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Sword Mightier Than Pen
Commentary by Abdurrahman Warsameh in Mogadishu
Mogadishu, 2 October 2007 - The violent closure of popular radio station Shabelle in Mogadishu in September was the latest in a series of brutal attacks on Somali media in the past few months, in a development that signals a growing pattern of suppression of freedom of expression in the Horn of Africa country.
Somali journalists have recently found themselves targeted by physical attacks, arrests, harassment and robbery perpetrated by all sides in the conflict, even the government institutions set up to be the guardians of freedom of expression.
Since the collapse of the former Somali regime in 1991, the local media has been striving to operate in the most exceptional situations, matched only by a few other places in the world.
Only the print media was operational until the beginning of this decade, when FM radio stations began to mushroom across the country, reaching millions of Somalis who did not have access to the print media because of widespread illiteracy.
But the growth of the media in Somalia has faced strong opposition and continues to be hampered by concerted efforts to curtail and silence independent voices.
In the country's northwest, the government of the self-proclaimed republic of Somaliland does not allow the private ownership of radio stations, and independent media is confined to newspapers whose circulation is limited because of the lower rate of literacy.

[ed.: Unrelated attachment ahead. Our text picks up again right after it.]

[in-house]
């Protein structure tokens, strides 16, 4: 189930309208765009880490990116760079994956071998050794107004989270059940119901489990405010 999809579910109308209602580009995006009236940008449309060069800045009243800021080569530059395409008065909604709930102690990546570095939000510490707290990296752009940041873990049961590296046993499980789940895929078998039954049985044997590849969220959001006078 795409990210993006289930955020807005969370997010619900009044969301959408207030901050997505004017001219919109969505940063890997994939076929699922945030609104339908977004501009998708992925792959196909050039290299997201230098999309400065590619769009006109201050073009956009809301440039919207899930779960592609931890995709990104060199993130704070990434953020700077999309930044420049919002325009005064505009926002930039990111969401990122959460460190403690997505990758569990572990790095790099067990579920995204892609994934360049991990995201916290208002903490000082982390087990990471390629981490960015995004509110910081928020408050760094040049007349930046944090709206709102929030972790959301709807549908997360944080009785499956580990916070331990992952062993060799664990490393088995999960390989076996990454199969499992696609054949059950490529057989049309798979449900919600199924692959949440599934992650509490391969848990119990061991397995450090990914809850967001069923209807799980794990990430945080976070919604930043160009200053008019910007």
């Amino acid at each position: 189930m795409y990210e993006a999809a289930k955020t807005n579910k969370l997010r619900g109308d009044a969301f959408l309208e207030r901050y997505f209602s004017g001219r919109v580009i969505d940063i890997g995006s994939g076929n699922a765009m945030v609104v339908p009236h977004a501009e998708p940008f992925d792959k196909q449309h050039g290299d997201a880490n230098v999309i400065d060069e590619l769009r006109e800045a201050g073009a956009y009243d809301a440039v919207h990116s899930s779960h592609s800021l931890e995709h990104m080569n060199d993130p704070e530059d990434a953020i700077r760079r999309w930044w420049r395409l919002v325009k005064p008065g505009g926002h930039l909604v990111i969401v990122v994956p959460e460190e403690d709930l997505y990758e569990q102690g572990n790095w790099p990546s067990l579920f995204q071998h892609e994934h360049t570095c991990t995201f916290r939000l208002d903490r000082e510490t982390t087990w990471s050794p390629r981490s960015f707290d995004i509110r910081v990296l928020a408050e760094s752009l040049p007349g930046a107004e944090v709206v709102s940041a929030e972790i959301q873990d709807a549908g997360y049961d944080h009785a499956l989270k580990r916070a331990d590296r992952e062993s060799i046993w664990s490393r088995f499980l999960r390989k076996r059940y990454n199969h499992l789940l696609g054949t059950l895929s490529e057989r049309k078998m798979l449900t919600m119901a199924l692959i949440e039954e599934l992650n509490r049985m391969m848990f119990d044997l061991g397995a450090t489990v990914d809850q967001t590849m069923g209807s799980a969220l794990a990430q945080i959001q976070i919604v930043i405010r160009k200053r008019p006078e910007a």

Journalists are often arrested and accused of false reporting or ordered to reveal their sources. Newspaper offices are constantly raided and searched without warrants.
In the self autonomous region of Puntland in the northeast, a number of journalists have faced harassment from authorities and some radio stations have been briefly closed down on repeated occasions for reporting excesses by security forces.
However, both Somaliland and Puntland, which have enjoyed relative calm, despite all are considerably more respecting of freedom of expression in comparison with southern Somalia, where the most appalling attacks on the media took place this year in Mogadishu after the transitional federal government, backed by Ethiopian forces and supported by the US, ousted Islamists late last year.
This year alone, seven Mogadishu journalists have been killed, four others shot and wounded and several detained. Others have faced daily harassment.